(Edmonton) – We all want to be happy – but being happy is rarely what we tend to think it is.
Mark Tuesday July 23, 2019 on your calendars!
Canadian Friends of Hebrew University, with support from University of Alberta, is proud to announce a unique and very special lecture “The Science of Happiness” with Dr. Yoram Yovell, at the Edmonton Clinic Health Academy at U of A at 7 pm.
What is the difference between happiness and pleasure? Is happiness an experience or an action? Will love or having children make us happy? and how is happiness encoded in the brain?
In this lecture, Prof. Yovell will discuss the best current scientific insights on the path to happiness including the research of the working women in Texas, with the surprising result of what really makes women happy.
He will give us updated tools to help us achieve happiness, explain if happiness is encoding in our genes and if there is a way to change it.
With all the challenges that Israelis and their country face, studies and public opinion surveys indicate that Israelis are among the happiest people in the world. Why?
Answering the question – what makes people happy? – is the life’s work of Hebrew University Professor Yoram Yovell. A mega-star in the “science of happiness,” Yovell is a psychiatrist, brain researcher and psychoanalyst with a PhD in neurobiology and several bestselling books to his credit. He is also a familiar face on Israeli television. He will be doing a Western Canadian tour in 2019, hosted by Canadian Friends of the Hebrew University.
On a societal level, Yovell says, the countries that rank highest on the United Nations’ happiness scale are the Scandinavian countries, Switzerland, the Netherlands, Canada, New Zealand, Australia, then Israel. What these places all have in common – and what Yovell identifies as prerequisites to national happiness – is a Developed World economy with social stability, fundamental freedoms, basic infrastructure like clean water, and a good social welfare and health system.
People in these countries also tend to feel a sense of social cohesion and purpose. In Israel, for example, that cohesion and purpose are reinforced by the near universality of military service and the decision to live in the Jewish state.
These intangible values can even trump economic well-being. Once basic economic needs are met, additional average incomes do not impact much on happiness, he adds.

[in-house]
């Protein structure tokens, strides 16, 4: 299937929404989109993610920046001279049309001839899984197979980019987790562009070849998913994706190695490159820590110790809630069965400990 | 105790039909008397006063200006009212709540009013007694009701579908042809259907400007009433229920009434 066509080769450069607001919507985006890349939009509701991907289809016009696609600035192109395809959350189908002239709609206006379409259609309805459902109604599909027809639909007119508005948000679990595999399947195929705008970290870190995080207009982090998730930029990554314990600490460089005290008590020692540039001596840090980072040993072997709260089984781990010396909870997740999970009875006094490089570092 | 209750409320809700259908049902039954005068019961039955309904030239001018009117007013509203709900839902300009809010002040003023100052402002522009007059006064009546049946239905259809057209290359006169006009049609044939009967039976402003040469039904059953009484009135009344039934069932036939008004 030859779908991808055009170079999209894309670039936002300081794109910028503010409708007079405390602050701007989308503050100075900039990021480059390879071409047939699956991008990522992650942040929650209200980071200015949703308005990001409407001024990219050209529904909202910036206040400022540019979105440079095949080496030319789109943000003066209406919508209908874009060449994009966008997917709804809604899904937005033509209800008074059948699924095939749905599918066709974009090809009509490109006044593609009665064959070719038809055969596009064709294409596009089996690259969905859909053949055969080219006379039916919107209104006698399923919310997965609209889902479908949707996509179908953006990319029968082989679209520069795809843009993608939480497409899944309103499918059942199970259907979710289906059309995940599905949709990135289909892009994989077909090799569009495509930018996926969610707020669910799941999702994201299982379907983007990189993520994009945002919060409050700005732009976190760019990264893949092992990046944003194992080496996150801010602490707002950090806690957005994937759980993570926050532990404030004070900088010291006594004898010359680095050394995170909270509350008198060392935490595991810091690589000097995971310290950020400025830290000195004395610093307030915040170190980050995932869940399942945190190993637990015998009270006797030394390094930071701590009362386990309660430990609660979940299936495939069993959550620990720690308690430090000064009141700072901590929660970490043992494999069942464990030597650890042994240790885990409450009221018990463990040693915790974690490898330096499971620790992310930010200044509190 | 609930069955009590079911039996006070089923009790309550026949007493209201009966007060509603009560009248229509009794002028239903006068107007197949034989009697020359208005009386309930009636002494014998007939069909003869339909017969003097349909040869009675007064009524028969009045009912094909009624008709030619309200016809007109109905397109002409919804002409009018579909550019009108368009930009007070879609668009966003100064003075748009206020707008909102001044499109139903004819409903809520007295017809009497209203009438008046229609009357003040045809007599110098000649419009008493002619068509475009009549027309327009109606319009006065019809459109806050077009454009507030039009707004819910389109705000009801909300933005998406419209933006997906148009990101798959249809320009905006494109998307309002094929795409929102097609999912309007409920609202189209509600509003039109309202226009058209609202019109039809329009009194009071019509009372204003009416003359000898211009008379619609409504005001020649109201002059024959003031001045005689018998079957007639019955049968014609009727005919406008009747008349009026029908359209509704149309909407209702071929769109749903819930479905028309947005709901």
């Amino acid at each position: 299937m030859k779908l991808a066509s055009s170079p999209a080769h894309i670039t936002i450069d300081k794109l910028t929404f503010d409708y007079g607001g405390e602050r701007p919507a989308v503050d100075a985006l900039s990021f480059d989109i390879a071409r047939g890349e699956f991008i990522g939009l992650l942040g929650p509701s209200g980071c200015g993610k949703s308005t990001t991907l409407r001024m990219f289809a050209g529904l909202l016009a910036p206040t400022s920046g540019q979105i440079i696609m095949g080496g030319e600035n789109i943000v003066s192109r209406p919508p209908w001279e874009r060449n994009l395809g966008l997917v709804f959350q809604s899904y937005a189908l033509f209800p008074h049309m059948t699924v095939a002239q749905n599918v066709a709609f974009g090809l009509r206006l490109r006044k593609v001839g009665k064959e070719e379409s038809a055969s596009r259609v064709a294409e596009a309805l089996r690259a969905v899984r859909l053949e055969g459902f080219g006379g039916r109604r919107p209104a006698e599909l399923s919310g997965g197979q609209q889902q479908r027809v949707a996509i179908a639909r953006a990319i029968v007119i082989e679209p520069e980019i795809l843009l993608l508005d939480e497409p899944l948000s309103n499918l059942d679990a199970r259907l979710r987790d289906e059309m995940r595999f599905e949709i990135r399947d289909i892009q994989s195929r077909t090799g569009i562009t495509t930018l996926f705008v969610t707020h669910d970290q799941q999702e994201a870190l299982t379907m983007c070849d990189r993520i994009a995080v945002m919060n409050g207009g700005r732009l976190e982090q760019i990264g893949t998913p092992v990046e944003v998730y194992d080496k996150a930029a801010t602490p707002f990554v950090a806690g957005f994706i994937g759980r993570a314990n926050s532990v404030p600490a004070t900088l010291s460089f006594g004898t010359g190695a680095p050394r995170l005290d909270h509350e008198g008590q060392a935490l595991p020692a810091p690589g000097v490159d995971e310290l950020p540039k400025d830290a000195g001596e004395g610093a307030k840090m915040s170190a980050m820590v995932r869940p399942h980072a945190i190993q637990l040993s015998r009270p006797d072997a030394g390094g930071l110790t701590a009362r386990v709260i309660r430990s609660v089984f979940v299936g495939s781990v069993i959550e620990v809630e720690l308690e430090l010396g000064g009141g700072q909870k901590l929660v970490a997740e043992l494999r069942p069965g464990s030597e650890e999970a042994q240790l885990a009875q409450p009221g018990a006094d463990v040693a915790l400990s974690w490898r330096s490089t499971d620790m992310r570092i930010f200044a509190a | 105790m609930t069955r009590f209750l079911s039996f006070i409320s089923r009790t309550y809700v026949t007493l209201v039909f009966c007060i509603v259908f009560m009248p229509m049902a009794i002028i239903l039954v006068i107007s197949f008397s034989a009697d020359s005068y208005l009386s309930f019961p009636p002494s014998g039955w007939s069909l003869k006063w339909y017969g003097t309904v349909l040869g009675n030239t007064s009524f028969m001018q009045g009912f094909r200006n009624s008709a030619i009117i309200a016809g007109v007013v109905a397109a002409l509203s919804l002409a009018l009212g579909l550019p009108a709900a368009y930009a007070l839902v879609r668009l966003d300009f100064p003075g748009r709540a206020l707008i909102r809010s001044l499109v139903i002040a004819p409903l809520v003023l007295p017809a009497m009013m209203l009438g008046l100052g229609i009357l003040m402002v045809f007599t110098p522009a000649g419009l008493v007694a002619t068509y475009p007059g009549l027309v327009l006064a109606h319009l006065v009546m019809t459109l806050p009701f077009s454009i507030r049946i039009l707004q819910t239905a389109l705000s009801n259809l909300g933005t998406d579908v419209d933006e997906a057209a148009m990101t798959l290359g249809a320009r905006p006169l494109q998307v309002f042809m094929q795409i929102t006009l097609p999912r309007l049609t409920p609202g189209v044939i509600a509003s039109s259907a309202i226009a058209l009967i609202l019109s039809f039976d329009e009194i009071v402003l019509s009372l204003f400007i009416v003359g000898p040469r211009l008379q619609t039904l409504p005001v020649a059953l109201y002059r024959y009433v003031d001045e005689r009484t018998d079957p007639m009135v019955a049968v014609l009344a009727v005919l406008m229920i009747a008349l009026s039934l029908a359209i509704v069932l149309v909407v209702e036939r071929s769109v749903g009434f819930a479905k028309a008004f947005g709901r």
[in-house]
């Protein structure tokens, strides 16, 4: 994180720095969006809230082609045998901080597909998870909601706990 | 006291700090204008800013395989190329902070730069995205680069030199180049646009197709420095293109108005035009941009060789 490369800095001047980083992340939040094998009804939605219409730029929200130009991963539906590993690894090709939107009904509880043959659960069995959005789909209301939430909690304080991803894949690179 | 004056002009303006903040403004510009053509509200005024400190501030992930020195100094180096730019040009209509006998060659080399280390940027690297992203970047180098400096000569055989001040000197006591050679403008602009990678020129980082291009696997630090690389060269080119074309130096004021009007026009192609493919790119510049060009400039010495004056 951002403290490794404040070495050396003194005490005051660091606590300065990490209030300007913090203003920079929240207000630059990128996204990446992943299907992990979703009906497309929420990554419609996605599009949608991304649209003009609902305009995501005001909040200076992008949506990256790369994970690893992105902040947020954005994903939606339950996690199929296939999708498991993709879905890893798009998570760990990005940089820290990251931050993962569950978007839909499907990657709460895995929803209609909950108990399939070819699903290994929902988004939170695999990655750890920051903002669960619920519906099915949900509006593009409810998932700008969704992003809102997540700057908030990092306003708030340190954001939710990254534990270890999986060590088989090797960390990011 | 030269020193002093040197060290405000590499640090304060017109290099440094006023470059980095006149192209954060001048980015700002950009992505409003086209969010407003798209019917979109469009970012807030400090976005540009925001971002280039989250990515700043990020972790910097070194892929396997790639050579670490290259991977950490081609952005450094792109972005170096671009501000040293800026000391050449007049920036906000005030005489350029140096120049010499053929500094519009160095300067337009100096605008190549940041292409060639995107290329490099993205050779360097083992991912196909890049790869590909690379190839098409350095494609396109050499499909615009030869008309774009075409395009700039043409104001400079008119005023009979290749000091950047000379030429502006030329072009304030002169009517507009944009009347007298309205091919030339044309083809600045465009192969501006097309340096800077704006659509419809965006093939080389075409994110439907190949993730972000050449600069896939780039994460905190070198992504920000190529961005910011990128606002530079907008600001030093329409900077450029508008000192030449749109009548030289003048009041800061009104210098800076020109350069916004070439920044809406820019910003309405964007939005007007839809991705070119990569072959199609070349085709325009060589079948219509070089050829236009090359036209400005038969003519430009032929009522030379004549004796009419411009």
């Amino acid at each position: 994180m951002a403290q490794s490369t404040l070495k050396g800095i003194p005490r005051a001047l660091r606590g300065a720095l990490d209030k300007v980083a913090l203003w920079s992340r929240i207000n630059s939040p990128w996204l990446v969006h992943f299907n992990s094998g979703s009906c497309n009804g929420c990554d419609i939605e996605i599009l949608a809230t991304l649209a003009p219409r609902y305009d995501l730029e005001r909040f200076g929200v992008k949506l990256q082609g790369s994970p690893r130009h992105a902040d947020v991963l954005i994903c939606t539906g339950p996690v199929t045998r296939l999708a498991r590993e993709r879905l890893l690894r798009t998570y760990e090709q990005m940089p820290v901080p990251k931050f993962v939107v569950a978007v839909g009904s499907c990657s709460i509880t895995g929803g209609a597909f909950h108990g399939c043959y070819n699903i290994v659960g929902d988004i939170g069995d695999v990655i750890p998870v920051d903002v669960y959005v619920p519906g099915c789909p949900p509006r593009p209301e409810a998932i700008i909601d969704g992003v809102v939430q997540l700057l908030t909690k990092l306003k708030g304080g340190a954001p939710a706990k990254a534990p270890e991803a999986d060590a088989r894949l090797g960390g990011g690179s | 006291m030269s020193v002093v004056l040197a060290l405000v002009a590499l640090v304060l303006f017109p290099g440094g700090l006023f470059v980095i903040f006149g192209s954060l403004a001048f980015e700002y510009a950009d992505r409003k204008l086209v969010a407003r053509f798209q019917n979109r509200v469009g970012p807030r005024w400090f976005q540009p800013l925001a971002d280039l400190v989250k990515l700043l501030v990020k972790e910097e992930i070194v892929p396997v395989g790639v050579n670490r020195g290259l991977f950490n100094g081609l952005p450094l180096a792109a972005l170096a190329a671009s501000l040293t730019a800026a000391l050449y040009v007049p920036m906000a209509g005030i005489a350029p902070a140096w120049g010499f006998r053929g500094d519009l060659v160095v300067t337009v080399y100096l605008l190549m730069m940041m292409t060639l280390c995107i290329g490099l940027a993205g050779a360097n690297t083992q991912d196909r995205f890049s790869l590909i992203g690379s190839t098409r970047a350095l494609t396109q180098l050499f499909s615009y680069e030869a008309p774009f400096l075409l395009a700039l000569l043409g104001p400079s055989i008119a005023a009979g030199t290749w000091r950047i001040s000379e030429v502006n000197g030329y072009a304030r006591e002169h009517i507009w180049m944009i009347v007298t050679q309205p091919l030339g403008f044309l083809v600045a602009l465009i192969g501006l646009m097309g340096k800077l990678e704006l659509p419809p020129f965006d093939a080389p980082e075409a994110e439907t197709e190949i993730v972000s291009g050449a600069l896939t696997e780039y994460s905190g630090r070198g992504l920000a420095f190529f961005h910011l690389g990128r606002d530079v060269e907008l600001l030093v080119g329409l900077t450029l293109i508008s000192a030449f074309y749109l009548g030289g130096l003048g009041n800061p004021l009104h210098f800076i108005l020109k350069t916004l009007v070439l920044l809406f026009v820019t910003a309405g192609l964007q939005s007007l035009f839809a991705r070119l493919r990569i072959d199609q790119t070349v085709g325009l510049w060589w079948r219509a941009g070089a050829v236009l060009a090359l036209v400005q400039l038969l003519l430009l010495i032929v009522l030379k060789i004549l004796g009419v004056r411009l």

“For example, Israel is higher up [on the happiness scale] than countries where the mean average national income is higher, like Germany, like France, like England, like the United States. All these places have higher incomes than Israel, but their happiness scores are lower,” says Yovell. “It has to do with the extraordinary social cohesiveness here. Even though Israeli society is more fragmented than it used to be, it’s still a very, very cohesive society and there’s a sense of mutual responsibility.”
While Israeli Arabs report being less happy than Jewish Israelis, they are happier than their Arab cousins in neighbouring states.
“That has to do with the fact that Israel is a democracy, that it has freedom of speech, that there’s a judiciary system that works, that you can still get a fair trial,” he says. “If they come to the hospital, they know that they would get equal care, and the care is good.”
Measuring happiness at the macro – national – level is easier than predicting whether an individual will be happy in their life, adds Yovell, whose work has centred on this core concern. While being part of a socially cohesive community and having a sense of purpose plays into individual happiness, Yovell and PhD student Michal Horesh are now applying Yovell’s research to the flip side of happiness – unhappiness at its worst, which leads to suicidality.
“There is a lot of effort being put into an attempt to predict suicide and we’re not terribly good at it, unfortunately,” says Yovell. “What we did learn is that what pushes most suicide victims over the edge is unbearable mental suffering. In that sense, most people who kill themselves do so not because they don’t want to live anymore, but rather because they can’t stand to suffer anymore.”
A pivotal discovery in recent decades is that the neurobiology of mental pain and physical pain partially overlap within the brain circuits that mediate the experience of pain. Knowing this, Yovell’s research has indicated that treating mental pain similarly to physical pain might reduce suffering enough to alleviate the immediate danger of suicide.
“There’s good treatment for depression,” he says. “There is no treatment for suicidal ideation.”
Treatment of depression can include psychotherapy, medications or a variety of responses. But these take time. The urgency of alleviating the immediate danger of suicide is what Horesh’s research will address.
For more information about the Science of Happiness please join Dr. Yovell on July 23 at the University of Alberta, Edmonton Clinic Health Academy located at 11405 – 87 Avenue, Lecture Theatre 2-490. Admission is free but registration is required. RSVP to firstname.lastname@example.org or call 780-444-0809. A dessert reception will be held following the lecture.
This program is co-sponsored with the University of Alberta and made possible by the Dr. Robert Rogow and Dr. Sally Rogow Memorial Endowment Fund.